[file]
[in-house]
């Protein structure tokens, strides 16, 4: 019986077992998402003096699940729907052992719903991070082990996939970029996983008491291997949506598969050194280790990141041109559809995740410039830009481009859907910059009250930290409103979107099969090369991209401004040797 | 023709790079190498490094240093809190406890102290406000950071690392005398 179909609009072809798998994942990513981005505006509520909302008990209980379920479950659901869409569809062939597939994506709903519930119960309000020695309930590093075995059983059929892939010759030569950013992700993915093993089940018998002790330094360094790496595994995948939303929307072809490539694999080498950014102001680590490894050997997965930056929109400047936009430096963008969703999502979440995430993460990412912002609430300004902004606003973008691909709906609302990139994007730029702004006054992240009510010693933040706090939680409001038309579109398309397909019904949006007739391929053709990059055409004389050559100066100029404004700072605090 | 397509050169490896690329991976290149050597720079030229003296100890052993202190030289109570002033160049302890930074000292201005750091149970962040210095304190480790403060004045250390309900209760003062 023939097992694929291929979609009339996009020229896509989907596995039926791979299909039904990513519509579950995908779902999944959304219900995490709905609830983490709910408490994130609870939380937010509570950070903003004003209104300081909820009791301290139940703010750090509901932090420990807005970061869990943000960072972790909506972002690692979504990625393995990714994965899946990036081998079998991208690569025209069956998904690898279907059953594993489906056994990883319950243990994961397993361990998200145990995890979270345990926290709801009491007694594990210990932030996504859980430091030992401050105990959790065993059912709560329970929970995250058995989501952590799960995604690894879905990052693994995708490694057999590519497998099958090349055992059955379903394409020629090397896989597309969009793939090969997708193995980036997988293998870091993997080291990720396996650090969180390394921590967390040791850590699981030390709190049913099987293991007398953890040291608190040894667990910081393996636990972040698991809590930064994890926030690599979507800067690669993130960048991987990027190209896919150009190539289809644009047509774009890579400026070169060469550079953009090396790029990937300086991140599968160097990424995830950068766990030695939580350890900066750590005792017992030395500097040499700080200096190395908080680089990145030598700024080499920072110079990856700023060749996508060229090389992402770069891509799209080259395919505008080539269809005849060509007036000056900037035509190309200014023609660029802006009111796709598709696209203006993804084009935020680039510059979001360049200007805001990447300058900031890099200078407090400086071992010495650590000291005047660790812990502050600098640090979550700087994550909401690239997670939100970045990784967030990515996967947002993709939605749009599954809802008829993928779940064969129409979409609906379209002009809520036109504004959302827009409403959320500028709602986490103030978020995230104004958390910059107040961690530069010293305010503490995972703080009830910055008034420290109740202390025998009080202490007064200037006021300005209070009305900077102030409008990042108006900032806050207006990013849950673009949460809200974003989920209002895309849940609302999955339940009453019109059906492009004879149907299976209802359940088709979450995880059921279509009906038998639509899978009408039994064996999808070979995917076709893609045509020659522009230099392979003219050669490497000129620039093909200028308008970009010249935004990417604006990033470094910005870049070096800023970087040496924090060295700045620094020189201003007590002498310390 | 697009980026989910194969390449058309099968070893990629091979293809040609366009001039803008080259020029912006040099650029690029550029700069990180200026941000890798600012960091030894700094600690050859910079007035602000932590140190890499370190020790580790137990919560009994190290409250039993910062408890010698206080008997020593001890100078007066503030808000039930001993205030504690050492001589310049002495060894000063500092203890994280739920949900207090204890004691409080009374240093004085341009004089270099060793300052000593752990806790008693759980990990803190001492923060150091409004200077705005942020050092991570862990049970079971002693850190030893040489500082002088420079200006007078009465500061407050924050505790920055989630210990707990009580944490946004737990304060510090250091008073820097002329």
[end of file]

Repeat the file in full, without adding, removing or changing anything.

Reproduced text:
[in-house]
């Protein structure tokens, strides 16, 4: 019986077992998402003096699940729907052992719903991070082990996939970029996983008491291997949506598969050194280790990141041109559809995740410039830009481009859907910059009250930290409103979107099969090369991209401004040797 | 023709790079190498490094240093809190406890102290406000950071690392005398 179909609009072809798998994942990513981005505006509520909302008990209980379920479950659901869409569809062939597939994506709903519930119960309000020695309930590093075995059983059929892939010759030569950013992700993915093993089940018998002790330094360094790496595994995948939303929307072809490539694999080498950014102001680590490894050997997965930056929109400047936009430096963008969703999502979440995430993460990412912002609430300004902004606003973008691909709906609302990139994007730029702004006054992240009510010693933040706090939680409001038309579109398309397909019904949006007739391929053709990059055409004389050559100066100029404004700072605090 | 397509050169490896690329991976290149050597720079030229003296100890052993202190030289109570002033160049302890930074000292201005750091149970962040210095304190480790403060004045250390309900209760003062 023939097992694929291929979609009339996009020229896509989907596995039926791979299909039904990513519509579950995908779902999944959304219900995490709905609830983490709910408490994130609870939380937010509570950070903003004003209104300081909820009791301290139940703010750090509901932090420990807005970061869990943000960072972790909506972002690692979504990625393995990714994965899946990036081998079998991208690569025209069956998904690898279907059953594993489906056994990883319950243990994961397993361990998200145990995890979270345990926290709801009491007694594990210990932030996504859980430091030992401050105990959790065993059912709560329970929970995250058995989501952590799960995604690894879905990052693994995708490694057999590519497998099958090349055992059955379903394409020629090397896989597309969009793939090969997708193995980036997988293998870091993997080291990720396996650090969180390394921590967390040791850590699981030390709190049913099987293991007398953890040291608190040894667990910081393996636990972040698991809590930064994890926030690599979507800067690669993130960048991987990027190209896919150009190539289809644009047509774009890579400026070169060469550079953009090396790029990937300086991140599968160097990424995830950068766990030695939580350890900066750590005792017992030395500097040499700080200096190395908080680089990145030598700024080499920072110079990856700023060749996508060229090389992402770069891509799209080259395919505008080539269809005849060509007036000056900037035509190309200014023609660029802006009111796709598709696209203006993804084009935020680039510059979001360049200007805001990447300058900031890099200078407090400086071992010495650590000291005047660790812990502050600098640090979550700087994550909401690239997670939100970045990784967030990515996967947002993709939605749009599954809802008829993928779940064969129409979409609906379209002009809520036109504004959302827009409403959320500028709602986490103030978020995230104004958390910059107040961690530069010293305010503490995972703080009830910055008034420290109740202390025998009080202490007064200037006021300005209070009305900077102030409008990042108006900032806050207006990013849950673009949460809200974003989920209002895309849940609302999955339940009453019109059906492009004879149907299976209802359940088709979450995880059921279509009906038998639509899978009408039994064996999808070979995917076709893609045509020659522009230099392979003219050669490497000129620039093909200028308008970009010249935004990417604006990033470094910005870049070096800023970087040496924090060295700045620094020189201003007590002498310390 | 697009980026989910194969390449058309099968070893990629091979293809040609366009001039803008080259020029912006040099650029690029550029700069990180200026941000890798600012960091030894700094600690050859910079007035602000932590140190890499370190020790580790137990919560009994190290409250039993910062408890010698206080008997020593001890100078007066503030808000039930001993205030504690050492001589310049002495060894000063500092203890994280739920949900207090204890004691409080009374240093004085341009004089270099060793300052000593752990806790008693759980990990803190001492923060150091409004200077705005942020050092991570862990049970079971002693850190030893040489500082002088420079200006007078009465500061407050924050505790920055989630210990707990009580944490946004737990304060510090250091008073820097002329």